This one is for you.  You know who you are: you're the sock knitter who googles "Holz and Stein needles" and thinks nothing of buying knitting books from Finland and Japan, even though you don't speak the language.  And maybe you even knit some of those projects, muddling through, getting help in the far flung groups and forums you joined for just that purpose.  This one is for you, because it's about a book that you can only buy (for now) in Germany.
Socken aus aller Welt (socks from around the world) by Stephanie van der Linden. That's the German Amazon link.  Remember it's here because you might need it later.
socken aus aller welt 

We've been lucky to represent some of Stephanie's patterns here on Twist Collective, and many of you may also be familiar with Stephanie's mastery of sock design from her yahoo group, the Socken Kreativ Liste.  In Germany, she has written a number of knitting books for children and sock knitters.  Socken aus aller Welt is her most recent effort, and the one most worth collecting for your book shelf.  

It is beautifully shot and laid out, with photographs that show the socks and their details clearly, and with a liberal sprinkling of thematic vistas like Irish pubs, fields of lavendar, and Austrian mountaintops to accompany their relevant sock patterns, like postcards for the armchair traveller.  The offerings are marvellous in diversity, with elegantly executed patterns derived from such reliable influences as English Ganseys, Turkish Kilims, and Estonian mittens, to original inspirations from Italian high fashion and Japanese textiles.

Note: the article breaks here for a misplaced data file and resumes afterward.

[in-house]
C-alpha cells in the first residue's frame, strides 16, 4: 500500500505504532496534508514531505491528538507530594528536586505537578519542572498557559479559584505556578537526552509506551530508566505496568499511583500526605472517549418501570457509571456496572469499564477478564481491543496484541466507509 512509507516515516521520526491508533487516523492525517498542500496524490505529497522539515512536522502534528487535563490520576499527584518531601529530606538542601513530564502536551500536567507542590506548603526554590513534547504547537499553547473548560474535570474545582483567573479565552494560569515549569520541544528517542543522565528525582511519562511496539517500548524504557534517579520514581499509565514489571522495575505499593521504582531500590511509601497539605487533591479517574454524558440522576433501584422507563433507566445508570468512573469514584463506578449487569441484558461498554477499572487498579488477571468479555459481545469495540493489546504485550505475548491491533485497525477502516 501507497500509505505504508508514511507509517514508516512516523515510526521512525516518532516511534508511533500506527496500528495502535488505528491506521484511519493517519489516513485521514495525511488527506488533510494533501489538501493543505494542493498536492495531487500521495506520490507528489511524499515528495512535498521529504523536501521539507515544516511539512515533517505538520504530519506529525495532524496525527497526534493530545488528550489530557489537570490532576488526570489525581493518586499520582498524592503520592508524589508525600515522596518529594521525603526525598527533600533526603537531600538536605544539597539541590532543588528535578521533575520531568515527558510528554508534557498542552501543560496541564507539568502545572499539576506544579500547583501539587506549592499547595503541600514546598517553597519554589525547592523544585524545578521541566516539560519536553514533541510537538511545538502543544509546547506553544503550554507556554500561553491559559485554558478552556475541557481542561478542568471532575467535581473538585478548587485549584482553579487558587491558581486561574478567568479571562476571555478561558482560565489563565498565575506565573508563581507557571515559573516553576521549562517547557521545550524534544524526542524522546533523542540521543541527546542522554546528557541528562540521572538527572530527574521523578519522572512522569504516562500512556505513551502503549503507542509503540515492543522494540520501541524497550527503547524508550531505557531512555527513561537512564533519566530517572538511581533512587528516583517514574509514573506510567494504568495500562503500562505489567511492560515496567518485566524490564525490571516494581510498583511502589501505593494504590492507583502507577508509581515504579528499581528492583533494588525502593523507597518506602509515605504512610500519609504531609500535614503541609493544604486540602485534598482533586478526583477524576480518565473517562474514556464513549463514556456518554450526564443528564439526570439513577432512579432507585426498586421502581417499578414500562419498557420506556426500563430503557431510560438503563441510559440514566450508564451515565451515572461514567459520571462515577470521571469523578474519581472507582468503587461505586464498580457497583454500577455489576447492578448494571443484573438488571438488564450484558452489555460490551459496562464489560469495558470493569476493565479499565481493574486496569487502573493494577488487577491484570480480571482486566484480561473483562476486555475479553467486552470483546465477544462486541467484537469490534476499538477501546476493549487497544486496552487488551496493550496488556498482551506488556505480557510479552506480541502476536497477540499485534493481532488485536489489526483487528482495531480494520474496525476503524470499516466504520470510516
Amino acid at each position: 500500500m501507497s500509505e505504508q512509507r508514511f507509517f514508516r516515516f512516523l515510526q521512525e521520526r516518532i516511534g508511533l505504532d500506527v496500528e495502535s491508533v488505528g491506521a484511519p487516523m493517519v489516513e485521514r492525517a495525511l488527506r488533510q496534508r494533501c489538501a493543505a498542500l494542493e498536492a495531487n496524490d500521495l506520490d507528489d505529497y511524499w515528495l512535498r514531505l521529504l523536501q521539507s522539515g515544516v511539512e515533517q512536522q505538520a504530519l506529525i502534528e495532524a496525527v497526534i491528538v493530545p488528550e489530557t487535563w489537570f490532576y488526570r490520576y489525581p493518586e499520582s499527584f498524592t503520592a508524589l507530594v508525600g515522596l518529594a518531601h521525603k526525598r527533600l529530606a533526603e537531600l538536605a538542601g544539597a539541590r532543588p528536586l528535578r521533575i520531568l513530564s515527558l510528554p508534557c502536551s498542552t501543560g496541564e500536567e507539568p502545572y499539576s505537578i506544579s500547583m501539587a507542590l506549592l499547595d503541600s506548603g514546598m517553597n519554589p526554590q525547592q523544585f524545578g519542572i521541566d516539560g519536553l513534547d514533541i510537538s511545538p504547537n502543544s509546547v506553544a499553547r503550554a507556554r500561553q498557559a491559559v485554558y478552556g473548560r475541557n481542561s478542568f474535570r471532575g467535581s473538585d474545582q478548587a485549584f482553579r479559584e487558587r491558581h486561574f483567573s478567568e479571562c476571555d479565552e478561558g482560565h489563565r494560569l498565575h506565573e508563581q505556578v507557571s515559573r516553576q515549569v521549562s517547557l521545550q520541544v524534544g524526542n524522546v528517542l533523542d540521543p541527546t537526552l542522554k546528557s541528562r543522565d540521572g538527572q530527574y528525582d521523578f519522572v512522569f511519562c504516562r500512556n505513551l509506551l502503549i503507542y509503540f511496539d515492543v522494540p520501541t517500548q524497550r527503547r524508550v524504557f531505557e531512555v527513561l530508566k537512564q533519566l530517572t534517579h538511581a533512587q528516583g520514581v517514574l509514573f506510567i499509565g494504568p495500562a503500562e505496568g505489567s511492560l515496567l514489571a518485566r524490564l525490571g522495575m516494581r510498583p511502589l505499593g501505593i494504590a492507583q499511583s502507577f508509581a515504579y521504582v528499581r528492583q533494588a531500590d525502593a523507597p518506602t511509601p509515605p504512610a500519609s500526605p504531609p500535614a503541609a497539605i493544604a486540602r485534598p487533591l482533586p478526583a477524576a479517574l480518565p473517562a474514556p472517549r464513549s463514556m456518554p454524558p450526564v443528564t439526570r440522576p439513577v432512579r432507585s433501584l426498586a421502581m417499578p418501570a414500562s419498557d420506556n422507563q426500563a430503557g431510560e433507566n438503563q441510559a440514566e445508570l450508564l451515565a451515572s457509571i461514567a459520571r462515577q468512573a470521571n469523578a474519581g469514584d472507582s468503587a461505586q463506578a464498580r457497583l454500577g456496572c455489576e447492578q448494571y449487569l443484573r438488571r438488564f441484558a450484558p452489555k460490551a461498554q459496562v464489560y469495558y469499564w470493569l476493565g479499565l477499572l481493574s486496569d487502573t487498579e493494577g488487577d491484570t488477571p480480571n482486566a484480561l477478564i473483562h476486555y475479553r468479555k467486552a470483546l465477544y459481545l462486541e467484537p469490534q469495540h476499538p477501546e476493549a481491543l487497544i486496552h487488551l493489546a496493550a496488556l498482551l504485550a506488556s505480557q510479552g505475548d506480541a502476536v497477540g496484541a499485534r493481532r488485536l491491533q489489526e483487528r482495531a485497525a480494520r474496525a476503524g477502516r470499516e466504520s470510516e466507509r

nordic socks 
These are not beginners' sock patterns, as they employ some techniques like lace, stranding, and travelling stitches that more accomplished or merely determined knitters will be comfortable tackling in a foreign language.  But the technique guide and stitch journals are so well illustrated that language may not be an issue when experimenting with two handed jaquards, unusual twisted stitches, or incorporating beads into your knitting. For others, the photos of the socks themselves will serve as enough justification for adding this book to their knitting shelf, because they are a promise of what might be possible, given time, and a good German dictionary.

The book is printed on heavy creamy paper, and it smells good too, like new Corinthian leather.  Why is it that only foreign books get this kind of printer's respect? 

€14.90 is about $19 US, but with standard shipping from Amazon to North America, it will run you more like $35.  But before you dismiss that as extravagant, you should know that it has these socks too:
lavender socks 

I was saving those for last.  I know! huh?  As for the language barrier, there are a few on-line resources for translating such things. Some German knitting terms and abbreviations can be worked out at Granny's Garret, here, and here. Click around that site and you may find enough to supplement your usual Babelfish stumblings to knit a few pair.
I only tell you this because I know you would want to know.